Omar Vega, a longtime Santa Fe resident and licensed therapist, has been selected as the director of the new Santa Fe County Behavioral Health Crisis Center, set to open in mid-September.

County officials and David Ley, executive director of New Mexico Solutions, an Albuquerque nonprofit contracted to operate the crisis center, announced the decision to the Santa Fe County Commission on Tuesday during an update on the project, which aims to fill a gap in mental health and substance abuse treatment services in the community.

Ley said he and Vega have worked together on previous projects.

“He’s very connected to the community and knows behavioral health services very well,” Ley said. “Like me, he is very excited about this project.”

Ley also introduced Bryan Stuppy, a licensed therapist and alcohol and drug counselor who will be the lead therapist at the center.

Vega and Stuppy will start April 1, when New Mexico Solutions is set to take over mobile crisis services for the county from Presbyterian Medical Services, offering 24-hour aid to people 14 or older who are experiencing a mental health crisis.

Stuppy and Vega could not be reached for comment.

County Community Services Director Rachel O’Connor said the crisis center, housed in a county-owned facility on Galisteo Street, will be ready to open Sept. 15.

The center will serve patients 18 or older, as well as their families, according to the operations contract. Staff at the triage center will screen patients in crisis and offer short-term respite, information and immediate services as well as follow-up care. It also will have an on-site pharmacy.

The space will be a home-like setting, “designed to reduce anxiety,” the contract says, adding the center will operate from 10 a.m. to midnight.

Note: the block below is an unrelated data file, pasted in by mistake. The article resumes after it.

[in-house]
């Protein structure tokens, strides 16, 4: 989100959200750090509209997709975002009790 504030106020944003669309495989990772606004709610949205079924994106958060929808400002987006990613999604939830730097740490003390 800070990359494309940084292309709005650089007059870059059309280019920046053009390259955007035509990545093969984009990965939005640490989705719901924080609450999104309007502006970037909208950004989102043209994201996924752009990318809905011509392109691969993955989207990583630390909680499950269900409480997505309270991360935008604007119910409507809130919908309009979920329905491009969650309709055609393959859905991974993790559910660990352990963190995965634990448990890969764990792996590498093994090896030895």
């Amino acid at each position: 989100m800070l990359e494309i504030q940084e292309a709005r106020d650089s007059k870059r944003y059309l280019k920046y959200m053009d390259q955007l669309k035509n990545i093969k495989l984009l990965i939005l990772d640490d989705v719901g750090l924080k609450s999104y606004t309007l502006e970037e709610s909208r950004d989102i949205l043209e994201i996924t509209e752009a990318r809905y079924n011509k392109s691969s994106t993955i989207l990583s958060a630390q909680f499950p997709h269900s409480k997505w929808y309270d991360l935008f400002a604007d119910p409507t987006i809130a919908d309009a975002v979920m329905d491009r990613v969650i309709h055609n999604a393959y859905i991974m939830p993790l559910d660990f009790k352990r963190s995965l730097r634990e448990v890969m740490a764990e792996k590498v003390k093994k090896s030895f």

The crisis center has been years in the making.

In November 2016, county voters approved a $2 million bond to raise revenues for public health and safety services, including the center, and in June 2017, the County Commission approved a one-eighth percent increase in the gross receipts tax rate to support the facility’s operations.

The county projected revenues of about $1.5 million annually to fund the center. It hired New Mexico Solutions in March 2018.

Ley said New Mexico Solutions, which offers a range of behavioral health and psychiatric services for children and families in Albuquerque, wants to eventually expand services for young people in Santa Fe County.

In a similar venture, Santa Fe County plans to partner with Bernalillo County and the nonprofit First Choice Community Healthcare to provide behavioral health services at a facility the clinic owns in Edgewood.

The property is surrounded by state trust land, so the project requires a lease with the State Land Office. O’Connor said the county is still waiting for state approval on the deal.

The Edgewood facility would be smaller than the Santa Fe crisis center, she said, but also would use the “living-room model.”

The planning and design portion of the Edgewood center is anticipated to run from April through June, and renovation of the old First Choice clinic would start in the fall, O’Connor said.

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